By Dennis Garcia
I recently took an informal poll asking church leaders I knew to name the top two or three challenges they’re currently facing in ministry. Overwhelmingly, leaders identified recruiting volunteers as their No. 1 problem.
For those in church leadership, this doesn’t come as a surprise. In my nearly 20 years of ministry, finding volunteers has always been a constant struggle.
Most of us are familiar with the 80/20 rule, also known as Pareto’s Principle. Pareto was an Italian economist who observed that 20% of your input accounts for 80% of your results.
In the church world, we frame it this way; 20% of our church members do 80% of the work. This isn’t a hard and fast rule, but it’s usually in the ballpark of what we find to be true.
If recruiting volunteers is a nearly universal problem for the church, what can we do about it? How do we change the narrative and encourage greater ministry involvement from our congregations?
A New Paradigm
I’m not going to answer these questions. Instead, I’m going to borrow a move right out of Jesus’ playbook and ask you a question.
Rather than asking, “How do we recruit move volunteers?,” it’s time to ask, “How well are we stewarding the volunteers we have?”
In Matthew 25:14–30, Jesus tells a story of a master who leaves on business. In his absence, he entrusts his affairs to his three servants.
Two of the servants were faithful and experienced success. The third was afraid of his master and did nothing.
When the master returns, he rewards the first two servants for their faithfulness and rebukes the third.
This is ultimately a story of stewardship. Those who are faithful with little are trusted with much. Inversely, those who are not faithful with little, are not trusted with more.
Maybe our lack of volunteers has less to do with recruiting strategy and more to do with how we’re stewarding our current volunteers.
So, how well are you stewarding? Here are five things to ask:
1. How are you engaging your volunteers?
With this question, I’m specifically referring to engaging the many spiritual gifts within the body. In many churches, the two most public volunteer positions are the singers and teachers.
I once had a church member say to me, “I don’t sing, and I can’t teach. Is there any place for me to serve?” We need to do a better job engaging people with all the gifts and abilities God gives, not just the two obvious ones.
2. How are you encouraging your volunteers?
One of the most difficult things is when a volunteer quits because he or she feels unseen or undervalued. Encouraging and appreciating our volunteers is simple but often neglected.
This is one of the most critical factors, however, in retaining volunteers. Leaders must be intentional and systematic to ensure all volunteers know they’re loved and are a valuable part of the church’s ministry.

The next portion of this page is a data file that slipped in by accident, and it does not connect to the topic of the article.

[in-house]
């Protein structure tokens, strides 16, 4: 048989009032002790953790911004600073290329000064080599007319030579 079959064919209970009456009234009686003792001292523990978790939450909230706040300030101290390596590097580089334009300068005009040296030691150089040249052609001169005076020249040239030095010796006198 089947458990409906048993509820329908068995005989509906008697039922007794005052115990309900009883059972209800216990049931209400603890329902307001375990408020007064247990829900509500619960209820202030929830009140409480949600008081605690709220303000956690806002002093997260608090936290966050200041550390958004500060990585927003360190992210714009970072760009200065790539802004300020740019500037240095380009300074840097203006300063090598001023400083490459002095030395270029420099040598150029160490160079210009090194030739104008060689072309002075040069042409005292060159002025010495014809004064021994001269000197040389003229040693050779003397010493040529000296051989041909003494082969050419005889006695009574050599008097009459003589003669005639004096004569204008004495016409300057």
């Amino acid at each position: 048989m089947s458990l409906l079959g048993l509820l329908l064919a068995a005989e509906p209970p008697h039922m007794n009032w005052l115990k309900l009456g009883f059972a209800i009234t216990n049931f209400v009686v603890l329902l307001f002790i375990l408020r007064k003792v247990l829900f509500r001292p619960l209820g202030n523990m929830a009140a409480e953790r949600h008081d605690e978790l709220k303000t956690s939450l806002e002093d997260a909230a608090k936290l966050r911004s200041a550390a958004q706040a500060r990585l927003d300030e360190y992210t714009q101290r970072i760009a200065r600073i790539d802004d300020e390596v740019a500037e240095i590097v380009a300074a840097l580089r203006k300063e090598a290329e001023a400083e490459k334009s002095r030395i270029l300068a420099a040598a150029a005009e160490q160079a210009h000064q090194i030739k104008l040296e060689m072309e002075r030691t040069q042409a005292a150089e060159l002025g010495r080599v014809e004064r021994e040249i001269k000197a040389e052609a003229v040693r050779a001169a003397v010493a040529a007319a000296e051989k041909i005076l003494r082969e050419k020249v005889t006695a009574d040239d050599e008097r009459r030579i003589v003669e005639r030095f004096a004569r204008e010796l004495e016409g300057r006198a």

3. How are you equipping your volunteers?
There’ve been a few times in my life when I’ve been asked to serve in a particular role but never received the education or training necessary to be successful. Those were difficult and challenging times.
No one likes to be thrown into chaos without a life vest. In his letter to the church of Ephesus, Paul tells church leaders a key component of their leadership is to equip the saints for ministry.
Equipping our volunteers isn’t optional. It’s an essential part of our duties as good leaders.
4. How are you empowering your volunteers?
Early in my ministry, I made the mistake of trying to recruit volunteers to serve in MY ministry. I needed people to fulfill MY goals and help ME achieve success. This is not good leadership, nor is it biblical.
Rather than recruiting volunteers to serve in our ministry, we need to be empowering people for their ministry.
In the same passage referenced above, Paul reminds church leaders every member is a minister. Peter writes in his epistle that believers are a “royal priesthood.”
We’re not recruiting volunteers to simply fill spots; we’re empowering God’s people to minister as God has called them to do.
5. How are you inspiring your volunteers?
People serve, not because there’s a need, but because they have an opportunity to make a difference. This is why asking for help in the bulletin or from the stage is one of the least effective ways of recruiting volunteers.
Every volunteer should know their role is important to the mission of the church. We inspire our volunteers when we remind them every job, every task, and every act of love is a necessary part of the ministry of the church.
A New 80/20 Rule
In a video to church leaders, Allyson Evans of Life.Church encourages leaders to follow the 80/20 rule. She says, “Spend 80% of your time developing your current volunteers. When you do that, they’re going to find all of your new volunteers.”
The Life.Church 80/20 rule recommends spending 80% of your time developing current volunteers and only 20% of your time recruiting new volunteers. It sounds counterintuitive.
We know from the Parable of the Talents, however, that those who are faithful with little can be trusted with much. Be a good steward of those God has brought under your care. Lead them well and see how God provides.
Dennis Garcia (@dennislgarcia) is the husband of Toni, father of Miranda and Kephas, and church planting catalyst serving in Southern New Mexico for the North American Mission Board.